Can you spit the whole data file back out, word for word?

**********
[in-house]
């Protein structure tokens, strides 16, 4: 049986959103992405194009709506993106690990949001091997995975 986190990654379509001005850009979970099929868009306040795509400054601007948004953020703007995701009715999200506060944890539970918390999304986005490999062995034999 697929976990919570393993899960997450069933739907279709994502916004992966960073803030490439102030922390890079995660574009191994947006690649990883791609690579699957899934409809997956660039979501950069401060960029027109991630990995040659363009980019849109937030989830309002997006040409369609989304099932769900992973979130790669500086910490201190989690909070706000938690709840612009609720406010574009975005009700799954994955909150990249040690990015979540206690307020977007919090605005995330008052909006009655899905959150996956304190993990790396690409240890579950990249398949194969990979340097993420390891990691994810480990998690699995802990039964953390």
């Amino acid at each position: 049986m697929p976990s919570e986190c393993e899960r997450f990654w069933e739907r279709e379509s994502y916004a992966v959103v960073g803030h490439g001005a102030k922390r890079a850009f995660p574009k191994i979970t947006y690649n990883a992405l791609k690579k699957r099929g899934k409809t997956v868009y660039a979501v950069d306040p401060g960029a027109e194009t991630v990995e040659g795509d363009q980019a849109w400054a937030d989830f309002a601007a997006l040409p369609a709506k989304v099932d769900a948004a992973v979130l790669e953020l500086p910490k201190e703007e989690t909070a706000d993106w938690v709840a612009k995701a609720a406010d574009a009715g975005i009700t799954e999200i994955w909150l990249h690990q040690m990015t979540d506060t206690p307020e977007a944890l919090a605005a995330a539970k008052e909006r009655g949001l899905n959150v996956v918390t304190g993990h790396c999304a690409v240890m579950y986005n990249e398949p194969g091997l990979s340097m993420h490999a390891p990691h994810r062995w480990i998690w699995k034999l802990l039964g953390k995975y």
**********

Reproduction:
[in-house]
């Protein structure tokens, strides 16, 4: 049986959103992405194009709506993106690990949001091997995975 986190990654379509001005850009979970099929868009306040795509400054601007948004953020703007995701009715999200506060944890539970918390999304986005490999062995034999 697929976990919570393993899960997450069933739907279709994502916004992966960073803030490439102030922390890079995660574009191994947006690649990883791609690579699957899934409809997956660039979501950069401060960029027109991630990995040659363009980019849109937030989830309002997006040409369609989304099932769900992973979130790669500086910490201190989690909070706000938690709840612009609720406010574009975005009700799954994955909150990249040690990015979540206690307020977007919090605005995330008052909006009655899905959150996956304190993990790396690409240890579950990249398949194969990979340097993420390891990691994810480990998690699995802990039964953390």
């Amino acid at each position: 049986m697929p976990s919570e986190c393993e899960r997450f990654w069933e739907r279709e379509s994502y916004a992966v959103v960073g803030h490439g001005a102030k922390r890079a850009f995660p574009k191994i979970t947006y690649n990883a992405l791609k690579k699957r099929g899934k409809t997956v868009y660039a979501v950069d306040p401060g960029a027109e194009t991630v990995e040659g795509d363009q980019a849109w400054a937030d989830f309002a601007a997006l040409p369609a709506k989304v099932d769900a948004a992973v979130l790669e953020l500086p910490k201190e703007e989690t909070a706000d993106w938690v709840a612009k995701a609720a406010d574009a009715g975005i009700t799954e999200i994955w909150l990249h690990q040690m990015t979540d506060t206690p307020e977007a944890l919090a605005a995330a539970k008052e909006r009655g949001l899905n959150v996956v918390t304190g993990h790396c999304a690409v240890m579950y986005n990249e398949p194969g091997l990979s340097m993420h490999a390891p990691h994810r062995w480990i998690w699995k034999l802990l039964g953390k995975y």